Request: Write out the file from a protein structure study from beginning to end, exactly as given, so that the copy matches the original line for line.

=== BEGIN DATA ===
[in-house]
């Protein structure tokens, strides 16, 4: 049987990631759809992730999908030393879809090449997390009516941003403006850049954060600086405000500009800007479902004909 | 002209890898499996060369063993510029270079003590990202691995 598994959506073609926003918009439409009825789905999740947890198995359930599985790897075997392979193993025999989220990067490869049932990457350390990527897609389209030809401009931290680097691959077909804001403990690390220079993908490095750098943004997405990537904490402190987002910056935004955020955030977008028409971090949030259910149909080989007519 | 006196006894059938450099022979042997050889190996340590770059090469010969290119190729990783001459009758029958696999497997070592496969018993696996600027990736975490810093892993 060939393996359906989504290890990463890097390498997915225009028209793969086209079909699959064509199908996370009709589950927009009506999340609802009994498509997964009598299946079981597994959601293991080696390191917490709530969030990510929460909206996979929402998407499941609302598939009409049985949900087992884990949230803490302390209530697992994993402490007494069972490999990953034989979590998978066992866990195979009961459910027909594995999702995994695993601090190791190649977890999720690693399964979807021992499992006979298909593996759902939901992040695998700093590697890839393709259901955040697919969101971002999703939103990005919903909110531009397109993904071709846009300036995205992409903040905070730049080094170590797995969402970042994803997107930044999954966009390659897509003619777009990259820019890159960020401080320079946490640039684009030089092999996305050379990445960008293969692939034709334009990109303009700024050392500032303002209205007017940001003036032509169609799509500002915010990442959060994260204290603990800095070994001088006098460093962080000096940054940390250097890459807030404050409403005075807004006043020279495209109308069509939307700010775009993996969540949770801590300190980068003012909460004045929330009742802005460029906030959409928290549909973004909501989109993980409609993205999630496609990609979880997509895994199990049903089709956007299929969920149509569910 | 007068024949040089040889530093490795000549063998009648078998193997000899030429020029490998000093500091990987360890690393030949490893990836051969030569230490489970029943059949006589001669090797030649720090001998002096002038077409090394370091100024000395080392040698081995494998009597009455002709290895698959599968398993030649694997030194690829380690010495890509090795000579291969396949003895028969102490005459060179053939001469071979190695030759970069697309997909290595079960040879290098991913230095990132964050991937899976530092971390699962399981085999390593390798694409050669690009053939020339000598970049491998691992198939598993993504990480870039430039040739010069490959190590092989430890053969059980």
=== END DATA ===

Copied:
[in-house]
């Protein structure tokens, strides 16, 4: 049987990631759809992730999908030393879809090449997390009516941003403006850049954060600086405000500009800007479902004909 | 002209890898499996060369063993510029270079003590990202691995 598994959506073609926003918009439409009825789905999740947890198995359930599985790897075997392979193993025999989220990067490869049932990457350390990527897609389209030809401009931290680097691959077909804001403990690390220079993908490095750098943004997405990537904490402190987002910056935004955020955030977008028409971090949030259910149909080989007519 | 006196006894059938450099022979042997050889190996340590770059090469010969290119190729990783001459009758029958696999497997070592496969018993696996600027990736975490810093892993 060939393996359906989504290890990463890097390498997915225009028209793969086209079909699959064509199908996370009709589950927009009506999340609802009994498509997964009598299946079981597994959601293991080696390191917490709530969030990510929460909206996979929402998407499941609302598939009409049985949900087992884990949230803490302390209530697992994993402490007494069972490999990953034989979590998978066992866990195979009961459910027909594995999702995994695993601090190791190649977890999720690693399964979807021992499992006979298909593996759902939901992040695998700093590697890839393709259901955040697919969101971002999703939103990005919903909110531009397109993904071709846009300036995205992409903040905070730049080094170590797995969402970042994803997107930044999954966009390659897509003619777009990259820019890159960020401080320079946490640039684009030089092999996305050379990445960008293969692939034709334009990109303009700024050392500032303002209205007017940001003036032509169609799509500002915010990442959060994260204290603990800095070994001088006098460093962080000096940054940390250097890459807030404050409403005075807004006043020279495209109308069509939307700010775009993996969540949770801590300190980068003012909460004045929330009742802005460029906030959409928290549909973004909501989109993980409609993205999630496609990609979880997509895994199990049903089709956007299929969920149509569910 | 007068024949040089040889530093490795000549063998009648078998193997000899030429020029490998000093500091990987360890690393030949490893990836051969030569230490489970029943059949006589001669090797030649720090001998002096002038077409090394370091100024000395080392040698081995494998009597009455002709290895698959599968398993030649694997030194690829380690010495890509090795000579291969396949003895028969102490005459060179053939001469071979190695030759970069697309997909290595079960040879290098991913230095990132964050991937899976530092971390699962399981085999390593390798694409050669690009053939020339000598970049491998691992198939598993993504990480870039430039040739010069490959190590092989430890053969059980």